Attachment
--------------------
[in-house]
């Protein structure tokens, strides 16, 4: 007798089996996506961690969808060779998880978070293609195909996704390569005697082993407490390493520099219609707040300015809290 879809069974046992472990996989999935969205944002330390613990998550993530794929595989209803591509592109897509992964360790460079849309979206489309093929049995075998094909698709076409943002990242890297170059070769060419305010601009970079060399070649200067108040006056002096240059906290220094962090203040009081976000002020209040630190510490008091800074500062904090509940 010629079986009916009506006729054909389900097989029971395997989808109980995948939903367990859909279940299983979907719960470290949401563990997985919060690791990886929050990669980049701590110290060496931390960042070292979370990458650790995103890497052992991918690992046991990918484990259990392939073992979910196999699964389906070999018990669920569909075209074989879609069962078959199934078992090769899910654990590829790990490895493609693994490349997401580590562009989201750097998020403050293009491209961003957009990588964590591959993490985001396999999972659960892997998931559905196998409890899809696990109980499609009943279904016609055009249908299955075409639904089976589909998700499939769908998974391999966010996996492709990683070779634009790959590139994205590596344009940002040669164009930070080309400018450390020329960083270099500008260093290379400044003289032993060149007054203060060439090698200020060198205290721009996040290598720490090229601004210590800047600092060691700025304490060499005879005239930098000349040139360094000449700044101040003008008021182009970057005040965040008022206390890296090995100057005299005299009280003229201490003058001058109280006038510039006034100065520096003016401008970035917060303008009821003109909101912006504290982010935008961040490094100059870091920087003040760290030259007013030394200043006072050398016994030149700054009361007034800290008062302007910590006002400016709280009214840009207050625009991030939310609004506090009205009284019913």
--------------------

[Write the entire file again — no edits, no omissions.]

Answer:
[in-house]
């Protein structure tokens, strides 16, 4: 007798089996996506961690969808060779998880978070293609195909996704390569005697082993407490390493520099219609707040300015809290 879809069974046992472990996989999935969205944002330390613990998550993530794929595989209803591509592109897509992964360790460079849309979206489309093929049995075998094909698709076409943002990242890297170059070769060419305010601009970079060399070649200067108040006056002096240059906290220094962090203040009081976000002020209040630190510490008091800074500062904090509940 010629079986009916009506006729054909389900097989029971395997989808109980995948939903367990859909279940299983979907719960470290949401563990997985919060690791990886929050990669980049701590110290060496931390960042070292979370990458650790995103890497052992991918690992046991990918484990259990392939073992979910196999699964389906070999018990669920569909075209074989879609069962078959199934078992090769899910654990590829790990490895493609693994490349997401580590562009989201750097998020403050293009491209961003957009990588964590591959993490985001396999999972659960892997998931559905196998409890899809696990109980499609009943279904016609055009249908299955075409639904089976589909998700499939769908998974391999966010996996492709990683070779634009790959590139994205590596344009940002040669164009930070080309400018450390020329960083270099500008260093290379400044003289032993060149007054203060060439090698200020060198205290721009996040290598720490090229601004210590800047600092060691700025304490060499005879005239930098000349040139360094000449700044101040003008008021182009970057005040965040008022206390890296090995100057005299005299009280003229201490003058001058109280006038510039006034100065520096003016401008970035917060303008009821003109909101912006504290982010935008961040490094100059870091920087003040760290030259007013030394200043006072050398016994030149700054009361007034800290008062302007910590006002400016709280009214840009207050625009991030939310609004506090009205009284019913």